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EPA Gulf Breeze laboratory in 1972.

The global supply chain is a massive game of hot potato. Large companies pass the buck to smaller companies, who pass it to even smaller companies. As the problem gets passed along, resources become scarcer, making it more difficult to comply with basic regulations.

Corporate Knights wrote about this exact problem in the garment industry last month. Last week, we pointed out how little is known about carbon emissions in the global supply chain. This week, we’re talking about toxic chemicals.

Supply chains are scary places, not only because they are hotbeds of health and environmental problems, but because they are incredibly difficult to understand.

This is part of the reason why toxic chemicals have been left out of corporate sustainability programs, said Mark Rossi, co-director of Clean Production Action (CPA).

“[Corporations] talk about carbon, water and waste. But there has been no metric around chemicals because it’s a much more complex issue. It’s hard to roll it up into a holistic framework,” he said.

A report released yesterday by the United Nations Environment Program (UNEP) and a new online assessment tool are helping to change all of that.

 

You can’t manage what you don’t measure

People assume that their products are safe because governments regulate toxic chemicals, said Rossi. But the truth is, we know very little about the substances that end up in our homes, he said.

Information on toxic chemicals is often available for products where the active ingredient is a chemical, said Kevin Munn, programme officer with the chemicals branch of UNEP.  But when you turn that chemical into a carpet, a chair or a building, you don’t look at it as a chemical product anymore, he said.

“There is chemical information that needs to go along with those products, but it isn’t available because it’s basically off of everyone’s radar,” he said.

This is why UNEP asked CPA to write The Business Case for Knowing Chemicals in Products and Supply.

The report puts chemical management on the corporate agenda in the only way that makes sense: by showing companies that there are significant financial and legal consequences for ignoring toxic chemicals in their supply chains.

These liabilities become more extreme the closer the company is to the consumer, said Rossi. “Increasingly, we’re seeing that brands and retailers have the biggest chemical risk, while those that are actually making the chemicals have a relatively low risk,” he said.

The punishing force of the marketplace was clearer than ever in 2009 when tens of thousands of Chinese consumers stopped buying, and thousands of stores stopped selling, Johnson & Johnson’s baby products after formaldehyde and 1.4-dioxane were found in some of their products in the United States. The company saw its market share in China drop by almost 10 per cent.

The report also reminds companies that it is possible to benefit from consumers’ concerns and desires from safer products.

By going above and beyond the regulatory requirements, companies can adapt more quickly to ever-shifting regulations and consumer demands, said Rossi. They can also thrive in a sector of the market that large companies have difficulty fitting into, he said.

Finally, by tracking information about chemicals early on, companies will find it easier to incorporate green chemistry into their research and design phase, said Rossi.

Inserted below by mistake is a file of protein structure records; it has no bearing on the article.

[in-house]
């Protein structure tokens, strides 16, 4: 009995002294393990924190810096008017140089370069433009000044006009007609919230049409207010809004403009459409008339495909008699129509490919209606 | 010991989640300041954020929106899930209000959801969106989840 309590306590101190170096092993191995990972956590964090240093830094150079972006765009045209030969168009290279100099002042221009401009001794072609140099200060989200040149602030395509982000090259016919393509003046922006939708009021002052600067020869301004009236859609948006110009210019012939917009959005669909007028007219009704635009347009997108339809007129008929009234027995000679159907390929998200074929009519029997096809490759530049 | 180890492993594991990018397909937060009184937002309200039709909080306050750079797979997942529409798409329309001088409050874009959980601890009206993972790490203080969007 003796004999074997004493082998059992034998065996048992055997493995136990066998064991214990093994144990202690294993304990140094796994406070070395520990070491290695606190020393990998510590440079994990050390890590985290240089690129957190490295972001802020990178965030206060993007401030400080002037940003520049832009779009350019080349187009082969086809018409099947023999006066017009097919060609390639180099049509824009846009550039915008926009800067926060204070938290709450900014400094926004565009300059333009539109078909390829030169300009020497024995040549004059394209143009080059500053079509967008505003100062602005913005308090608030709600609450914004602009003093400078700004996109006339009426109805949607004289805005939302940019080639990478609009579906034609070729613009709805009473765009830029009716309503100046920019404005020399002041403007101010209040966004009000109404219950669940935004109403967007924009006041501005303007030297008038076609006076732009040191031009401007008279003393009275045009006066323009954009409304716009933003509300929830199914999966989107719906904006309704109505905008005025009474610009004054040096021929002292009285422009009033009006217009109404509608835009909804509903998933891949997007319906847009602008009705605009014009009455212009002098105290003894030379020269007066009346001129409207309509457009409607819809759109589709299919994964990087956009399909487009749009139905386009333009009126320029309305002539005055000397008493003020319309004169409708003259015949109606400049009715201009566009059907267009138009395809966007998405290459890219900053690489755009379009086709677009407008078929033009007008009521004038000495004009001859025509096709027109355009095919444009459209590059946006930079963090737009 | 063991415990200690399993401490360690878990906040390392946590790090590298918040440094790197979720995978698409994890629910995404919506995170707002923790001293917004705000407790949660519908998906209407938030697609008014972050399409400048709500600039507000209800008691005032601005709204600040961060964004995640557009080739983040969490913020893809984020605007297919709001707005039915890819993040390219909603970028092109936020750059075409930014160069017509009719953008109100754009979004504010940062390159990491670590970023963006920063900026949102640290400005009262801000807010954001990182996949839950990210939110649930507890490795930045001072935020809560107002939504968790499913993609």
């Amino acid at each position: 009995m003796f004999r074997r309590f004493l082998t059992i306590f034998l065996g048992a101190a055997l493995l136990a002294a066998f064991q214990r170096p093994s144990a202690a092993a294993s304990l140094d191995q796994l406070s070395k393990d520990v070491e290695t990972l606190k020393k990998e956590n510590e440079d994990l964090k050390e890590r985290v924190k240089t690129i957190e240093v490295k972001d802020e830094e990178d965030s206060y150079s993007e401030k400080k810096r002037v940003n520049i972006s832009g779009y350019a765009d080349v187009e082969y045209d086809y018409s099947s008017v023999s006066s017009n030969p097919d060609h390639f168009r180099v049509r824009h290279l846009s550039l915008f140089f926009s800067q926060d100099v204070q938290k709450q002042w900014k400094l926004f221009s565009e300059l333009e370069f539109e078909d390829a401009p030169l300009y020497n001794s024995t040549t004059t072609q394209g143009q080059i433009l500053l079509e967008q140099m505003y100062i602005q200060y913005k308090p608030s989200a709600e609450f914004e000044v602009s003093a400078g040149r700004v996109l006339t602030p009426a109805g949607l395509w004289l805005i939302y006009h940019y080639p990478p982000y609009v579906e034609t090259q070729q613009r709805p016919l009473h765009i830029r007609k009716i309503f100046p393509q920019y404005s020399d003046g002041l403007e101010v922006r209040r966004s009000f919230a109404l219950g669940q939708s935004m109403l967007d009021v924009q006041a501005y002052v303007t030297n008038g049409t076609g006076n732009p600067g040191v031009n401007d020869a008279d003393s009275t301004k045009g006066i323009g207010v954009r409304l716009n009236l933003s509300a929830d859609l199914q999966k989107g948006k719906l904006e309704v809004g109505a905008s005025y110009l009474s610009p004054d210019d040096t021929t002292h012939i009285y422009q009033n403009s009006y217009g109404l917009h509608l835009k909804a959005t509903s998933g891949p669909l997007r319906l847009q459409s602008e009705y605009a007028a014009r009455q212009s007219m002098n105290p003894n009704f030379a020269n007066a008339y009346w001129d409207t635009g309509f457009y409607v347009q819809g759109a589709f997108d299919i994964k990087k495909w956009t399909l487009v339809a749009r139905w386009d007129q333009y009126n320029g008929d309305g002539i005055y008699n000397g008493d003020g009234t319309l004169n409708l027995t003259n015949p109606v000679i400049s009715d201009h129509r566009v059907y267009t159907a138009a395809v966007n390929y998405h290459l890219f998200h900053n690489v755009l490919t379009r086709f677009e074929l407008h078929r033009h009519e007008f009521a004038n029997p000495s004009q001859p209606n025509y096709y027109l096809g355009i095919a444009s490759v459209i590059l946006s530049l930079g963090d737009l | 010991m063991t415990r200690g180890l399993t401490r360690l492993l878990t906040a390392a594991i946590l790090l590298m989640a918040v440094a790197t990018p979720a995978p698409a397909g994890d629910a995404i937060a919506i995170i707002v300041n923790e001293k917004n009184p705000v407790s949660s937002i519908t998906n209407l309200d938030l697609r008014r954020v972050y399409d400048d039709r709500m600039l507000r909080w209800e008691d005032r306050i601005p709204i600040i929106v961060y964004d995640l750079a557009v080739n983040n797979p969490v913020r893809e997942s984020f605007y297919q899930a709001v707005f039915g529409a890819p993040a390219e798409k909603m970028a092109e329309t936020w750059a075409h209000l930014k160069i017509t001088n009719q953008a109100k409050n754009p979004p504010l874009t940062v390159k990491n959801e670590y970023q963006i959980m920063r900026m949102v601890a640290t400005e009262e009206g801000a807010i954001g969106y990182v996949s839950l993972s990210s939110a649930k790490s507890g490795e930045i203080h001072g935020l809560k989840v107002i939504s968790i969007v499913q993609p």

But companies need to implement a system-wide process in order to pull this off.

This is exactly what one American manufacturer of data-storage devices did. Seagate Technology PLC created a database to track and manage the chemicals in its products. Every time a new chemical concern comes up, staff simply search the database to see if their products are affected.

This was a long, iterative process, said Rossi. Seagate has now catalogued over 2,000 restricted substances and works with suppliers to find safer alternatives that meet their needs.

“This allows the company to be way out ahead of the market,” said Rossi.

It also gives Seagate a more comprehensive understanding of its supply chain, said Munn. The company even found an unexpected connection between the suppliers that keep track of their chemicals and better overall performance, he said.

To help other companies follow in Seagate’s footsteps, CPA has launched an assessment tool called the Chemical Footprint Project. Similar to carbon footprinting, the tool provides the first-ever common metric for benchmarking chemical management in the supply chain.

It’s a fairly simple concept: companies answer a series of questions about their chemical management practices and receive a score.

“If your company is just getting started [on tracking the chemicals in the supply chain], you’re not going to do very well. But that’s ok,” said Rossi.  The process of going through the assessment will tell you how to improve and help you communicate with your staff, he said.

The concept of tracking chemicals in the supply chain sounds excellent, said Zack Mansdorf, who worked for 10 years as the senior vice-president of global environment, health and safety at cosmetics giant L’Oreal. But, as with any supply chain issue, this expectation may be unrealistic for large companies with hundreds or even thousands of suppliers, he said.

Still, a smart company would at least identify the most notorious chemicals and make sure they are not being used in their products in any form, he said, adding that companies need to be aggressive about how they manage their supply chains in general.

If they don’t, they are certain to face backlash from increasingly knowledgeable consumers.

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